For this review we were provided the Horizons 1st Grade Phonics & Reading Set, which is comprised of two consumable student workbooks, two student readers, and a teacher’s guide. Between the two student workbooks, there are 160 lessons covering topics such as consonant and vowel sounds, consonant and vowel blends, vowel pairs, prefixes and suffixes, and syllables, to name a few.

20150817_140329Each lesson works on penmanship, vocabulary, phonics, phonemic awareness, text comprehension and fluency. The lessons are presented in a spiral method meaning that what is learned will be reviewed throughout the lessons, ‘spiraled’ through with new material throughout the year. Each lesson is 2 pages long, brightly colored with engaging illustrations and varying activities and exercises. The lesson activities include fill in the blanks, word searches, letter and sound recognition exercise, and picture matching. My son completed his first cross word puzzle in lesson 7 and was amazed that he could complete such a puzzle.

20150725_151906The lessons move along at a good pace, so a lot of material is covered; but, as I mentioned, the new material and old material are spiraled together so some review is intermingled with new concepts being presented. The student readers are fun, easy to read stories with comprehension questions at the end of the story. These questions help the student recall what they have read and allow the parent to see if they are comprehending the story rather than just reading words.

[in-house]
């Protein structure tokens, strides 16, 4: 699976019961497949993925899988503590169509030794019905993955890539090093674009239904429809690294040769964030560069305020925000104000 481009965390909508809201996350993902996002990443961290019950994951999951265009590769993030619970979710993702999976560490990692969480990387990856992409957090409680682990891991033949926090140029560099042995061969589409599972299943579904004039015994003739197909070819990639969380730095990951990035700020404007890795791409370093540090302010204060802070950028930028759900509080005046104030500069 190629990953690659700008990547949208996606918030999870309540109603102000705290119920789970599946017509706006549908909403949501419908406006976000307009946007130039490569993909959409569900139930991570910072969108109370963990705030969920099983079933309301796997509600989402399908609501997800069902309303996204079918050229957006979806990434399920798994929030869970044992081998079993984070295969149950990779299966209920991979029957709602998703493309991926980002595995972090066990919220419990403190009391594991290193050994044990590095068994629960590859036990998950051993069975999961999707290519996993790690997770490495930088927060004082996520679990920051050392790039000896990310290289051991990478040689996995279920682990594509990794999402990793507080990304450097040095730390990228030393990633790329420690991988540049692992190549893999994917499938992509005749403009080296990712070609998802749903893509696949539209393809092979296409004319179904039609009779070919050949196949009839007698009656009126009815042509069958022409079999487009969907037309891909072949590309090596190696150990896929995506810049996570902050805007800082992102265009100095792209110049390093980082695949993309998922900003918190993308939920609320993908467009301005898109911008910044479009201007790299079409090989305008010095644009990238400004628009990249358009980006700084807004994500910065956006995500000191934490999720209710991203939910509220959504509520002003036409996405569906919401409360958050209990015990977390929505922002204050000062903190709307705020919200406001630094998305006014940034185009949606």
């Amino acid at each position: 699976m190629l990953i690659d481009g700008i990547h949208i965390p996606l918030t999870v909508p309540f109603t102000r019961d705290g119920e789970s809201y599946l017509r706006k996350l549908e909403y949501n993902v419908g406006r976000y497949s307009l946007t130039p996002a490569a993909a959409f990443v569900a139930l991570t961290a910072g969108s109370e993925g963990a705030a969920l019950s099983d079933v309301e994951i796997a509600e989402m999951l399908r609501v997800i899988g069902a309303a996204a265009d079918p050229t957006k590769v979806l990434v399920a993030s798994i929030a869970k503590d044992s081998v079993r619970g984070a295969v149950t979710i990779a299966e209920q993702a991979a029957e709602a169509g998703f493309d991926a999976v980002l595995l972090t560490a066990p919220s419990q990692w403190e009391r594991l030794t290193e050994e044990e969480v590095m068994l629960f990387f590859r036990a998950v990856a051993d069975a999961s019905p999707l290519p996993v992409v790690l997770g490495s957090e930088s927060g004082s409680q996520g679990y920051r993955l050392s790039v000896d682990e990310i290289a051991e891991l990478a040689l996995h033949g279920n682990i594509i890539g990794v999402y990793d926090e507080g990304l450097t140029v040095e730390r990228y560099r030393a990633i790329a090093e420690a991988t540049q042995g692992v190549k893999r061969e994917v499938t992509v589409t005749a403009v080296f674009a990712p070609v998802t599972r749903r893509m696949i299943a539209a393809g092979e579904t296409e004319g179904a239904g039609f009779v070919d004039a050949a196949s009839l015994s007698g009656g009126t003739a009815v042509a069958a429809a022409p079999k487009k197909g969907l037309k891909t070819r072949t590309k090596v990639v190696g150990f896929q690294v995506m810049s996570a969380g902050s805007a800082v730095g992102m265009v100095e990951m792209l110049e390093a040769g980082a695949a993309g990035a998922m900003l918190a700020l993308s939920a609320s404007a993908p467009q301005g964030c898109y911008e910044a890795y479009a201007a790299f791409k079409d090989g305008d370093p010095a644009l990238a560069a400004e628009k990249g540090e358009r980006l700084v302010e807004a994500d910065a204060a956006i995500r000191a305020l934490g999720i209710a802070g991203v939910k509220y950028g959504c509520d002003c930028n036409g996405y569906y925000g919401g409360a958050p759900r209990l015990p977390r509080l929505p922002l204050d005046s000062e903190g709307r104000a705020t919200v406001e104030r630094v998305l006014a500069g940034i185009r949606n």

The Horizons 1st Grade Phonics & Reading Set also includes a thorough Teacher’s Guide which includes daily lesson plans with clearly defined goals, supplies and activities to help the parent make teaching phonics fun for the student. Teaching tips, duplication masters, answer keys and review worksheets are included in the teacher’s guide.